issue 245 - July 1993
...that have always intrigued you about the world will appear in this,
your section, and be answered by other readers. Please address
your answers and questions to ‘Curiosities’.
What are the origins of the expression ‘ethnic cleansing’?
NEVILLE CLAYTON / CAMERA PRESS
South African apartheid (based largely on Nazi racism) set the standards for ethnic cleansing. The idea of ‘cleaning out’ people of a different race is implicit in the official South African Government phrase ‘black spots must be removed’ – with the result that three-and-half million blacks were forcibly removed from their homes and dumped in apartheid’s bleak ‘homelands’. The connection with Nazism is even clearer when you consider that in 1937 Dr Verwoerd – ‘creator’ of apartheid – helped stop immigration into South Africa of Jewish refugees from Nazi Germany with the words: ‘any further admission of Jews into South Africa will lead to the defiling of our white race.’
Which is more politically correct – ‘South America’ or ‘Latin America’? What should we call different parts of the old USSR? Do categories like ‘the East’ and ‘the West’ make sense any more? And what about ‘the North’ and ‘the South’?
As a student of development issues it is a constant struggle to stay up to date with what might or might not be ‘politically correct’ with respect to labelling both regions and issues which are of concern to the world.
Many of the terms that have developed over the past few decades serve the function of differentiating ‘us’ from ‘them’. By using terms such as ‘North and South’, ‘developed and underdeveloped’ or labels like ‘Third World’ we are perpetuating a detachment which is no longer appropriate to resolving the global issues of our time. We are also avoiding the important academic responsibility of accurately identifying topics of interest. To discuss the Third World or the former Soviet Union and then to use examples from only a few of the countries implied by this designation involves irresponsible over-generalization.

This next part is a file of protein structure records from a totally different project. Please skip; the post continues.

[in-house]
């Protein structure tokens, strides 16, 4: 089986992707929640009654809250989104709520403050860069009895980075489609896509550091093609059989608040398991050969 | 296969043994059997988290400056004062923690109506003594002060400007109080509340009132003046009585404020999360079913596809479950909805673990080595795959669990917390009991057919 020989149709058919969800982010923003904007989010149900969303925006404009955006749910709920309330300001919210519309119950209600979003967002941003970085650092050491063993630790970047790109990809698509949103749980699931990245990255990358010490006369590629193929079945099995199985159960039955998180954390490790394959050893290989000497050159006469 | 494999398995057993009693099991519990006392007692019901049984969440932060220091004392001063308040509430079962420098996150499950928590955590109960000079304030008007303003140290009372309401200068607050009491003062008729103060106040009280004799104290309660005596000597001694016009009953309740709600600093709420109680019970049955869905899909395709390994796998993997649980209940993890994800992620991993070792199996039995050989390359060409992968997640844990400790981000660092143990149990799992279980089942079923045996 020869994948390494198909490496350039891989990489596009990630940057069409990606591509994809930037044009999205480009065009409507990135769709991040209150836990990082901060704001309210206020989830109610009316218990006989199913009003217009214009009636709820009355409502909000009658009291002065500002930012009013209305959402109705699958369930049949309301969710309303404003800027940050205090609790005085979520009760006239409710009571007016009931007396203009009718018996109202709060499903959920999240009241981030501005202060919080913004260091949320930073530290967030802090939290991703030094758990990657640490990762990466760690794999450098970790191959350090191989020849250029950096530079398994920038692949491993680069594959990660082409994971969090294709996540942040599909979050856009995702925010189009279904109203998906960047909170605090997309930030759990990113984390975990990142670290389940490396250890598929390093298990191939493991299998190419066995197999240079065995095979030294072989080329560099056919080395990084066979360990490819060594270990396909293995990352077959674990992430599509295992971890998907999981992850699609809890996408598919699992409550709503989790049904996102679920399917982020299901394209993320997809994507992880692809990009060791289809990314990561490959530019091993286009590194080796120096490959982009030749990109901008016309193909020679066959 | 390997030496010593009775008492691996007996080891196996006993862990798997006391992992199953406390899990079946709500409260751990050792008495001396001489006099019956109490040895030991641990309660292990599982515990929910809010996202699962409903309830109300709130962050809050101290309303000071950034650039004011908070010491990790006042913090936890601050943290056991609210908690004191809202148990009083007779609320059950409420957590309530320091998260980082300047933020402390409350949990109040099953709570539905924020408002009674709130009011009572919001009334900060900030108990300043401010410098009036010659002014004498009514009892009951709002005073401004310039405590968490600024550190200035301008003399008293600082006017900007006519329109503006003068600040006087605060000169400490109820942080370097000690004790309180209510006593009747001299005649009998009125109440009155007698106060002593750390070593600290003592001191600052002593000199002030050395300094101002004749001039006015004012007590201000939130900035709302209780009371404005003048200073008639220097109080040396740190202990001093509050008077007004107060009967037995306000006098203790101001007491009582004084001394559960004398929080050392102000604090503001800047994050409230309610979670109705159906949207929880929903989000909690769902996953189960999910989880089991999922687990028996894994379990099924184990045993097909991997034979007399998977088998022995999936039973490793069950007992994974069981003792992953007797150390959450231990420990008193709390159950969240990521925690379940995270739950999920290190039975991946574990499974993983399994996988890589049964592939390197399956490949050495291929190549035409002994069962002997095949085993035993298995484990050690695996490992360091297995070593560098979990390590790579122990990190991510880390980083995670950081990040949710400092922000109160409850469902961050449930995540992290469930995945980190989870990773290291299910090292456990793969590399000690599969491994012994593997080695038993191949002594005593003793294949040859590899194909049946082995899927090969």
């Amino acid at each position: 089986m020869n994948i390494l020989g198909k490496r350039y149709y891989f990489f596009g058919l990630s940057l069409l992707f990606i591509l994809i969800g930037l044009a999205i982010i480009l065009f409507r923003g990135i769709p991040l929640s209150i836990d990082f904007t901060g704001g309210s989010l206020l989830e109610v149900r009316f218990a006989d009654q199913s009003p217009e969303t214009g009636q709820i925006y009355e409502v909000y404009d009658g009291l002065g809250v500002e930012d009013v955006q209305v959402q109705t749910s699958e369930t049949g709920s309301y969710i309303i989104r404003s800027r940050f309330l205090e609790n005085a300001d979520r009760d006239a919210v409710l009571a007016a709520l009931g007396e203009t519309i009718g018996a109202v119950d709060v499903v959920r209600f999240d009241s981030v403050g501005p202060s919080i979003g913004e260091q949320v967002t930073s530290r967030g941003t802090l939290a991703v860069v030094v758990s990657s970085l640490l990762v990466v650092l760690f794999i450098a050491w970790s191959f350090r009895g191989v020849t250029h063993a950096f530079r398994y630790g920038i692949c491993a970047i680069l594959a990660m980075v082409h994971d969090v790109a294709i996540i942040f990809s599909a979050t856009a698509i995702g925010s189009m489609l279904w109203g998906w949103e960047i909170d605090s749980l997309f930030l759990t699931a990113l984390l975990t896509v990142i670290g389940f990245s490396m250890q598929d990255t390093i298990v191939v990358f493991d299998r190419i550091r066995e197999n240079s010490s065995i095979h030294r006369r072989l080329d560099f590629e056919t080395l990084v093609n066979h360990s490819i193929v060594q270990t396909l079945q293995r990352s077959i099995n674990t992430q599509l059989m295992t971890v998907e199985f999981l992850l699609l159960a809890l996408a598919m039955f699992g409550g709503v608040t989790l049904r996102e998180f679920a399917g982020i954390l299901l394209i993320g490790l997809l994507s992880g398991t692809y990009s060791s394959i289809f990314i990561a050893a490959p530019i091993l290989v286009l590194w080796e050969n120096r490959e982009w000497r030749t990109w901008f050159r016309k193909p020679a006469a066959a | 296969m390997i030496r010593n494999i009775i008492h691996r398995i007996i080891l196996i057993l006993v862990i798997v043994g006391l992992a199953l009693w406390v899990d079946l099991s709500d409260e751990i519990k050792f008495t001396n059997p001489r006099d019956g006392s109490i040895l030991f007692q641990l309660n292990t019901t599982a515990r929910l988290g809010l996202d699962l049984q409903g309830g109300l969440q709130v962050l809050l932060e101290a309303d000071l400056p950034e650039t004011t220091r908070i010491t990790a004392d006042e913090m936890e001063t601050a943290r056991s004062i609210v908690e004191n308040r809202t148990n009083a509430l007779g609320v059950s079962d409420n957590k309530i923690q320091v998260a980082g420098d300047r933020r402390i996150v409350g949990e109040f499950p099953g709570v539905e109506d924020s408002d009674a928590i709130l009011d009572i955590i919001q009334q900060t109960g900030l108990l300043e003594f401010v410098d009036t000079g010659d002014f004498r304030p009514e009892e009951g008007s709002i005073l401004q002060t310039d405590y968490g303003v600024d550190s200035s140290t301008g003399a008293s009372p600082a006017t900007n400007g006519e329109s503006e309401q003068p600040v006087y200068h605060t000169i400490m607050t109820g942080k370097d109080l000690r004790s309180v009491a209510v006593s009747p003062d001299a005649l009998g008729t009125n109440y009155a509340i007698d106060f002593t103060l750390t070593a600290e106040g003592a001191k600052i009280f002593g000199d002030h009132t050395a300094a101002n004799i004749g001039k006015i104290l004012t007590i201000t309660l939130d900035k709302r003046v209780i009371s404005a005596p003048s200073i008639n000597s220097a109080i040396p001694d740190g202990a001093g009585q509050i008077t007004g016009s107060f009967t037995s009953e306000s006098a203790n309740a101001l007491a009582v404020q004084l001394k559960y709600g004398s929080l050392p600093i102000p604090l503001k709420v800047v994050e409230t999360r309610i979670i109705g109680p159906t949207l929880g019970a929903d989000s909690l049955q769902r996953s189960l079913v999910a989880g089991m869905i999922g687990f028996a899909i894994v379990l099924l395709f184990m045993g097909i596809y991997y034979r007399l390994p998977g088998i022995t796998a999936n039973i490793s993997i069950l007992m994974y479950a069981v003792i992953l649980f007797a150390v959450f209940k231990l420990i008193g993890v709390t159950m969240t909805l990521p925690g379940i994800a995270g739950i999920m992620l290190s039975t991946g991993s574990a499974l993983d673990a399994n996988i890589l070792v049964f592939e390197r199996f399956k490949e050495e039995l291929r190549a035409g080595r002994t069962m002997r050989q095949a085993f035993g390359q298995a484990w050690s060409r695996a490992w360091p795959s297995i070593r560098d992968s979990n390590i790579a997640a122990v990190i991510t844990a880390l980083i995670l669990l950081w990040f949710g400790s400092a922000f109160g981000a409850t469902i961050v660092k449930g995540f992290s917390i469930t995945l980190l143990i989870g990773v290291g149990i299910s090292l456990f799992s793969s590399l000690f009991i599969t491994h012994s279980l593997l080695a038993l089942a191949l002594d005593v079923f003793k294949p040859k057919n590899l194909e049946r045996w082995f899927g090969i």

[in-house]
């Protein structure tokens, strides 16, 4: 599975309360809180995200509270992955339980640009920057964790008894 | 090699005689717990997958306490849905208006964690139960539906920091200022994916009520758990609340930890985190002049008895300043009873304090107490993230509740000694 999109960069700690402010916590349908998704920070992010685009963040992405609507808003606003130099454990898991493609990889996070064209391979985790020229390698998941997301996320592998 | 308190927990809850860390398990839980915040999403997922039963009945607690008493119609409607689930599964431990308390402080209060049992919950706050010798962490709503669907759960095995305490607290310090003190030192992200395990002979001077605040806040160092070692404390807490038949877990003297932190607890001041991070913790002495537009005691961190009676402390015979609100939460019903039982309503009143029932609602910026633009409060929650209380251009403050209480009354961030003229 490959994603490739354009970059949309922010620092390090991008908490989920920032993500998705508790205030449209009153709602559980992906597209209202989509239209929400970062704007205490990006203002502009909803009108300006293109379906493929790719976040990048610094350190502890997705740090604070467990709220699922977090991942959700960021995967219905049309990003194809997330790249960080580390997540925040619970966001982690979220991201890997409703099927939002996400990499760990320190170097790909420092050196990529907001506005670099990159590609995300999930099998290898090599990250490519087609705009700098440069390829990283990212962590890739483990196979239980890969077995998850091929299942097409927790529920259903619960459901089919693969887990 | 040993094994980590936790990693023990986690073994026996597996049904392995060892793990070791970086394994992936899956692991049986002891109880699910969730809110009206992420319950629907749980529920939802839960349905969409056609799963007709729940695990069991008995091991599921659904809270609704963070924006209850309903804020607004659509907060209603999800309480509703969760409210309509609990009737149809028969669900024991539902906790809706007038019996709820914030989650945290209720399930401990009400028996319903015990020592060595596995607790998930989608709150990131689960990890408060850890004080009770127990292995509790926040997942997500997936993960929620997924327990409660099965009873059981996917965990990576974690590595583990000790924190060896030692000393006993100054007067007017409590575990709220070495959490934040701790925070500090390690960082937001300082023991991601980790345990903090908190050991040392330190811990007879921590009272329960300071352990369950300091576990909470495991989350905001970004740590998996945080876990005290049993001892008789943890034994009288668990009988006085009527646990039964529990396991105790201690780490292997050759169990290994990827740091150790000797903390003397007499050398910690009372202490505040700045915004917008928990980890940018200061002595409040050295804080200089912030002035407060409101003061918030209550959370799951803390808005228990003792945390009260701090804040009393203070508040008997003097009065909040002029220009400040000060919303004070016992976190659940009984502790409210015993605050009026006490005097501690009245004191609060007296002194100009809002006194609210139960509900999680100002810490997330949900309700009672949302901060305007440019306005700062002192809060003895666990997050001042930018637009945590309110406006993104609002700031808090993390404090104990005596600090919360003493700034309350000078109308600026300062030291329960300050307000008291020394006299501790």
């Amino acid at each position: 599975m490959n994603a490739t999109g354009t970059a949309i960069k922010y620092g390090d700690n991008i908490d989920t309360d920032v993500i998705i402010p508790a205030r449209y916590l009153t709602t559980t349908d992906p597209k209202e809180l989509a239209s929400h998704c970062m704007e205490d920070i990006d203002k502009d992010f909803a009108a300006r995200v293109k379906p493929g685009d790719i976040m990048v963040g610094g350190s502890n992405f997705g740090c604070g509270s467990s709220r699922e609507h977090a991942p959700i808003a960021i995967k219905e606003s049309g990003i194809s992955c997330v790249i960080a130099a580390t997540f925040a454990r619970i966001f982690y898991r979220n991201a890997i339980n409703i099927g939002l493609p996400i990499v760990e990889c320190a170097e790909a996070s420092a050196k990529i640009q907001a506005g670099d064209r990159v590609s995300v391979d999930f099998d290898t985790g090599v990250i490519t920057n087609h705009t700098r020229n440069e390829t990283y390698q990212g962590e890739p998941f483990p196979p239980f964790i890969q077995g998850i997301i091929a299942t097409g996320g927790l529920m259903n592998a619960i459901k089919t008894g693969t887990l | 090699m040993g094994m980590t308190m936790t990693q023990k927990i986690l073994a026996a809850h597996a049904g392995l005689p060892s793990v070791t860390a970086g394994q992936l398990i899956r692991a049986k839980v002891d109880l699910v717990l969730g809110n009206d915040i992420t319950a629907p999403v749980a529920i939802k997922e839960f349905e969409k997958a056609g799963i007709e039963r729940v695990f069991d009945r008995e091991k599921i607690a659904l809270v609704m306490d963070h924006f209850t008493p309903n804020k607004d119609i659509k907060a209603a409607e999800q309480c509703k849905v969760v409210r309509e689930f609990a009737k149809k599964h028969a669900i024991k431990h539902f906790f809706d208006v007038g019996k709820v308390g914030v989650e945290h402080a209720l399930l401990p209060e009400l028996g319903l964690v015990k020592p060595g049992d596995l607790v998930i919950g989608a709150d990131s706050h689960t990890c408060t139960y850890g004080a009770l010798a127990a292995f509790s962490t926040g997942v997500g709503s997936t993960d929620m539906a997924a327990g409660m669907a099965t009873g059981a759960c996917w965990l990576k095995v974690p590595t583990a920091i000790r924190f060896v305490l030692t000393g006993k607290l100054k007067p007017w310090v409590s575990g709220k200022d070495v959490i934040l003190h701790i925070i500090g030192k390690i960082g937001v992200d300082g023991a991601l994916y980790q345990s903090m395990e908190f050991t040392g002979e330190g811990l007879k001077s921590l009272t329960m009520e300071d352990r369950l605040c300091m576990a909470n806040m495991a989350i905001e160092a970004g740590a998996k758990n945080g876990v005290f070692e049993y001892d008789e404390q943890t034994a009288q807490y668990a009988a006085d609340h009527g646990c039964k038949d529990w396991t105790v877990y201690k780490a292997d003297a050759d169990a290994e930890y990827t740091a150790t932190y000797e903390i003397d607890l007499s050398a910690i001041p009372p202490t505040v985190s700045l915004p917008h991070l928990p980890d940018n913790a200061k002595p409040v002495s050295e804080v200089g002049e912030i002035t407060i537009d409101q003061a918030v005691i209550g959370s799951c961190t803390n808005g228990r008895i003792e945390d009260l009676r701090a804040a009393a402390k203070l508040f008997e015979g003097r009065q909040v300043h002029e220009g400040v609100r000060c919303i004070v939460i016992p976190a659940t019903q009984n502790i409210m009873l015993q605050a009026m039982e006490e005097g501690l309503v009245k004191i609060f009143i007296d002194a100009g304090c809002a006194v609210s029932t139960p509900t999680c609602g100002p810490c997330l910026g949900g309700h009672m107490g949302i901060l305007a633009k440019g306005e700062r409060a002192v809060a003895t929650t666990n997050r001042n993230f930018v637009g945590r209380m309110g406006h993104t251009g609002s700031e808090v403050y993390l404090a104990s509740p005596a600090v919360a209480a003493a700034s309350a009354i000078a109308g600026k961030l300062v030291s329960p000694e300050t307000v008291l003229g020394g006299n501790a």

As my Development Studies professor has remarked: ‘if you’re talking about Kenya, then call it “Kenya” and not “the developing world”, “an underdeveloped country”, “the Third World”...’
Why are mosquitoes not on the list of transmitters of HIV?
In addition to the response in NI 243, it’s been calculated that the risk of transmission of HIV following a needlestick injury with infected blood is one in 275. The mosquito’s probiscus is much smaller than a needle so that the amount of blood transferred is going to be considerably less, as will be the risk of transmission.
The AIDS virus can only reproduce in a few mammals and even in them it has a limited repertoire of cells in which it can multiply. This means that, unlike the malaria parasite, it could not reproduce in a mosquito.
Epidemiologists studying the pattern and spread of AIDS in Africa and in other areas where mosquito populations are large tell us that if insects spread AIDS there would be a lot more infected children and old people.
Is it true that Elzeard Bouffin – ‘the man who planted trees’ in the Alps – never existed and that the story was invented to encourage replanting of the forest in that area?
Lasguite Is, Canada
I’ve recently discovered loo roll made from cotton which is so soft I find it difficult to believe that I can use it with a clear conscience. Can anyone advise me whether it’s likely to have been produced in circumstances that are environmentally friendly and politically correct.
If you have any questions or answers please send them to Curiosities,
New Internationalist, 55 Rectory Road, Oxford OX4 1BW, UK,
or to your local NI office (click here for addresses).
This first appeared in our award-winning magazine - to read more, subscribe from just £7